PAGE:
Again, the music itself was not the central draw. Rather, participants sought to bond with the rock performers and the rest of the counterculture community. Woodstock was “‘experienced as participatory, communitarian and…with no great spiritual or physical distance between artist and audience.’” Concertgoers socialized and were eager to meet one another; “undying friendships were established on a moment’s notice.” Festivals often breed cultural assembly and collective representation, and Woodstock did not disappoint. The weekend was a gathering of like-minded individuals who developed “bonds of solidarity and a robust sense of belonging.” One man described the sense of cultural community perfectly: “I’m here for the same reason that Indians used to have tribal gatherings. Just being here with people like me makes it all worthwhile. I guess it will reinforce my lifestyle, my beliefs, from the attacks of my parents and their generation.” This attendee was correct; Woodstock displayed the strength of America’s youth and counterculture, proving they were no longer isolated or weak. It also showed that young people could gather peacefully en masse and achieve a sense of freedom without adult guidance or leadership. If anything, the weekend unveiled the underestimated power of the antiestablishment movement.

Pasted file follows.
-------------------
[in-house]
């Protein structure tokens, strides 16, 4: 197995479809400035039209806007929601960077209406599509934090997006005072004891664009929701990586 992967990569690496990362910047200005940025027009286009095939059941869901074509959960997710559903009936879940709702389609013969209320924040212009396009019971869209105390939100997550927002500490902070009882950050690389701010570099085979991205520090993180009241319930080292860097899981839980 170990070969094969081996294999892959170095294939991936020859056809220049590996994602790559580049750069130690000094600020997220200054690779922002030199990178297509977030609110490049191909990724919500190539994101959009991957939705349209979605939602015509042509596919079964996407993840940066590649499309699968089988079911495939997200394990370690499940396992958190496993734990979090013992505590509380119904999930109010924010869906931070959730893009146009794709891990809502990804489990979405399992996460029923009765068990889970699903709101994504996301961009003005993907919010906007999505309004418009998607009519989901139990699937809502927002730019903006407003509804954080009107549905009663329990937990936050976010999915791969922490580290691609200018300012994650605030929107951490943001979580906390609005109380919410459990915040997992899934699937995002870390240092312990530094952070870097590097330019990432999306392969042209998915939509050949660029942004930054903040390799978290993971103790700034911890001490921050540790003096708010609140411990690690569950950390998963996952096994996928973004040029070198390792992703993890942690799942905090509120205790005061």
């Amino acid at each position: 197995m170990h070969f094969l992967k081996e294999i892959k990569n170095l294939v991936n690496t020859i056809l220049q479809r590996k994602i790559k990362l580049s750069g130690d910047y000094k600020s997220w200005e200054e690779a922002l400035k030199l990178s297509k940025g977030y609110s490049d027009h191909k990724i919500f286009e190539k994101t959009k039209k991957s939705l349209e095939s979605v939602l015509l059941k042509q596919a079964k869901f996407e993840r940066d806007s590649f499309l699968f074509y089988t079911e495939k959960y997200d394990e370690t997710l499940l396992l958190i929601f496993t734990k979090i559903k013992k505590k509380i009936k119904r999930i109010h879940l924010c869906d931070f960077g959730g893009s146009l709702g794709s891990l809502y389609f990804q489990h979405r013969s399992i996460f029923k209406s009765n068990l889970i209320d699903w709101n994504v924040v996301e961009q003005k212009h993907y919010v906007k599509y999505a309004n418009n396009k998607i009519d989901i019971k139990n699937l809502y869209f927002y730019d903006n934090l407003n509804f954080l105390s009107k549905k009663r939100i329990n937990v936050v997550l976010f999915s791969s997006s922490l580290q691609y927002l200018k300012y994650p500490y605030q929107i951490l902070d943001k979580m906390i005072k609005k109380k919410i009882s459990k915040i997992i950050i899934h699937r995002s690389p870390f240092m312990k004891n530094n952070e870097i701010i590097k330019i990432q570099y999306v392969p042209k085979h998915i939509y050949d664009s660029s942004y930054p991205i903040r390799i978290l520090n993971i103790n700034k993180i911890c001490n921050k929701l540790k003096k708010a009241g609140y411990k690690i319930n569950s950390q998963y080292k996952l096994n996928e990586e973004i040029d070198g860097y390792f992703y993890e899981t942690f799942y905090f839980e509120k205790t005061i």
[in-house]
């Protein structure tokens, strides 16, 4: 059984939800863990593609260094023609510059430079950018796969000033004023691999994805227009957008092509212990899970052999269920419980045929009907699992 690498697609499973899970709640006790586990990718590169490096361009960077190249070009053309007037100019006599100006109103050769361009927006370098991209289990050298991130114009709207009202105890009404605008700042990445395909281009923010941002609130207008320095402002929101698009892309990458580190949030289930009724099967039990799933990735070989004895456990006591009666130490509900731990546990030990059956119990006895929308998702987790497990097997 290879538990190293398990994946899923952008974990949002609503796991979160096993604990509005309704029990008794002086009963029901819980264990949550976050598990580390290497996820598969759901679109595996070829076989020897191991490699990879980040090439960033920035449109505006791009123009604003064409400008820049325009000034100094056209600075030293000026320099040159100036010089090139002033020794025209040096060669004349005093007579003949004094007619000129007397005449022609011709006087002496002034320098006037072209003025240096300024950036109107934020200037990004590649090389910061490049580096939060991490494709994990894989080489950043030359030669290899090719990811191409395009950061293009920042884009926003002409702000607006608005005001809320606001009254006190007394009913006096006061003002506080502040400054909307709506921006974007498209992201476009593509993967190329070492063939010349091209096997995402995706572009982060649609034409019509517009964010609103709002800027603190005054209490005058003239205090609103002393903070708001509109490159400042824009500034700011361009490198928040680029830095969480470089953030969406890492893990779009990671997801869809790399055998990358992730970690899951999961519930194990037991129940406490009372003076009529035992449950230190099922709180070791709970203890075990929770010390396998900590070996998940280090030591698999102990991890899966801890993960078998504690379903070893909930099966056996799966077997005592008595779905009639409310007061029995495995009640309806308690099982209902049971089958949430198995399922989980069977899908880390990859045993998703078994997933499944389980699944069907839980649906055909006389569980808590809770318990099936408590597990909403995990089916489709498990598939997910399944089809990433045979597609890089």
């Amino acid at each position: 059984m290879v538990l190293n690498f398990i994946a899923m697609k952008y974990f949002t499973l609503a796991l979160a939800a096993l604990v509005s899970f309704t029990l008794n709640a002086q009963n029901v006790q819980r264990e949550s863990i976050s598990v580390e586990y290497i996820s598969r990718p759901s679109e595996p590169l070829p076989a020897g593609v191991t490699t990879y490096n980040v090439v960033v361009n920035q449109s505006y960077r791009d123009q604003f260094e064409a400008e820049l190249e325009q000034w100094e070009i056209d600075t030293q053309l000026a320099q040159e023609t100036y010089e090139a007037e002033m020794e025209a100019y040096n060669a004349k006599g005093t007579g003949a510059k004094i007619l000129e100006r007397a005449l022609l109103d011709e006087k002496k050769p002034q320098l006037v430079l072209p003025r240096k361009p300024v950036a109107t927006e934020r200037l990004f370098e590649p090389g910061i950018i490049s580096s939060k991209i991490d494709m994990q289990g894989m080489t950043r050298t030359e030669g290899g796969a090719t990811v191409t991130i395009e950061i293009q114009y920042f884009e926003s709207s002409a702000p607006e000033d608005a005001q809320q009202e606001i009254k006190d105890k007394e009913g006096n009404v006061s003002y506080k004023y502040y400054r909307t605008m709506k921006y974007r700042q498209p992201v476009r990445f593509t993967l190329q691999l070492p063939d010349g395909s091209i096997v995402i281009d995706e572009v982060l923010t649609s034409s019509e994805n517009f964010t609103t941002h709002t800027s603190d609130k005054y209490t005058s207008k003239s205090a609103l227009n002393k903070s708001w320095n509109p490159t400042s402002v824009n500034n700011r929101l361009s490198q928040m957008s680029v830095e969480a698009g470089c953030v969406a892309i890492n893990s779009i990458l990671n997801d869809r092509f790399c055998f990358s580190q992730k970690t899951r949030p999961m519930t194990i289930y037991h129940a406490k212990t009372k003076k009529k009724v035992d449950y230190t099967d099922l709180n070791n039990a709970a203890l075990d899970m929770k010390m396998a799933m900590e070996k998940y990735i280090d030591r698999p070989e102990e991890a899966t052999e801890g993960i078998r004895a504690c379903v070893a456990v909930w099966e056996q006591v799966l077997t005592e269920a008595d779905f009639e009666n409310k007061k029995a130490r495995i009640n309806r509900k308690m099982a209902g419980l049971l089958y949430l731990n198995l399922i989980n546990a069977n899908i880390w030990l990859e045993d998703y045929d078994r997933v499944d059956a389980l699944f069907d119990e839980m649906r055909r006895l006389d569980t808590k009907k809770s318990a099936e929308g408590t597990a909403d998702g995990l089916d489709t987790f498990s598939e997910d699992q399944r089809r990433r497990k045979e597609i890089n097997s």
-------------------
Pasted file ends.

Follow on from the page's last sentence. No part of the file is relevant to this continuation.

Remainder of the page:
The Woodstock Festival was also an open social space for the otherwise culturally marginalized. Concertgoers could liberate themselves from society’s demands. As Abbie Hoffman suggested, the attendees may have been “sick of being programmed” by a hypocritical system. Additionally, Woodstock revealed that America’s youth was coming to realize that “personal freedom in the midst of squalor [was] more liberating than social conformity with the trappings of wealth.” The weekend allowed participants to toy with their identities, practice alternative lifestyles, and contemplate the authentic hippie philosophy. They had essentially formed a “temporary city” based upon the “egalitarian” principles they could not find elsewhere.
The Woodstock promoters were not immune to this questioning of self and internal reflection. Although originally planning to profit from the festival, organizer Michael Lang made it free of charge when it became apparent that the flow of people entering the grounds could not be stopped. Making the concert free was a “powerful subversion of social norms,” and a decision corresponding to the counterculture consciousness’s only concern: the present moment (contrasting with the early 1960s dissenters who focused on the future). Lang recognized this moment as historic and that the attendees’ experience was more important than the money. Fellow organizer John Roberts had a harder time accepting that the festival would be a financial disaster, but eventually he did and enjoyed the rest of the weekend. Lang and Roberts personally grew because of the ordeal, and their change in mindset represents the wider effect Woodstock had on the nation.